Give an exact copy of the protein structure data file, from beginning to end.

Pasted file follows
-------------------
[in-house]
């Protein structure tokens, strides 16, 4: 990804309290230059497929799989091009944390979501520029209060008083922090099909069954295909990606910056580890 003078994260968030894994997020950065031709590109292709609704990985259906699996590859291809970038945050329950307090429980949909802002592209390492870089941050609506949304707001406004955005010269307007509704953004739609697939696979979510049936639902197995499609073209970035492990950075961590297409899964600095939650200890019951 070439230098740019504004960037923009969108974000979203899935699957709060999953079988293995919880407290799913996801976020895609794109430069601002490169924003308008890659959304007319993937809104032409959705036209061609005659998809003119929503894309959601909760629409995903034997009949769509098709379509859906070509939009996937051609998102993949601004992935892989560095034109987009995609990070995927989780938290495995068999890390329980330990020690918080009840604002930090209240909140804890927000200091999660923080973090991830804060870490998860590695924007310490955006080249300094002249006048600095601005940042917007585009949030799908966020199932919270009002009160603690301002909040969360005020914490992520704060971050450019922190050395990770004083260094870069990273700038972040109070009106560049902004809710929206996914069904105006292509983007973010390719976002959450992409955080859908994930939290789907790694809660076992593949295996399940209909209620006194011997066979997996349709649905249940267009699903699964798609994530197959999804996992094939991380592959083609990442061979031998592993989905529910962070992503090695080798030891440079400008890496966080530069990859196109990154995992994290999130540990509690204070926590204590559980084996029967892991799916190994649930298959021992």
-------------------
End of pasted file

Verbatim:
[in-house]
């Protein structure tokens, strides 16, 4: 990804309290230059497929799989091009944390979501520029209060008083922090099909069954295909990606910056580890 003078994260968030894994997020950065031709590109292709609704990985259906699996590859291809970038945050329950307090429980949909802002592209390492870089941050609506949304707001406004955005010269307007509704953004739609697939696979979510049936639902197995499609073209970035492990950075961590297409899964600095939650200890019951 070439230098740019504004960037923009969108974000979203899935699957709060999953079988293995919880407290799913996801976020895609794109430069601002490169924003308008890659959304007319993937809104032409959705036209061609005659998809003119929503894309959601909760629409995903034997009949769509098709379509859906070509939009996937051609998102993949601004992935892989560095034109987009995609990070995927989780938290495995068999890390329980330990020690918080009840604002930090209240909140804890927000200091999660923080973090991830804060870490998860590695924007310490955006080249300094002249006048600095601005940042917007585009949030799908966020199932919270009002009160603690301002909040969360005020914490992520704060971050450019922190050395990770004083260094870069990273700038972040109070009106560049902004809710929206996914069904105006292509983007973010390719976002959450992409955080859908994930939290789907790694809660076992593949295996399940209909209620006194011997066979997996349709649905249940267009699903699964798609994530197959999804996992094939991380592959083609990442061979031998592993989905529910962070992503090695080798030891440079400008890496966080530069990859196109990154995992994290999130540990509690204070926590204590559980084996029967892991799916190994649930298959021992």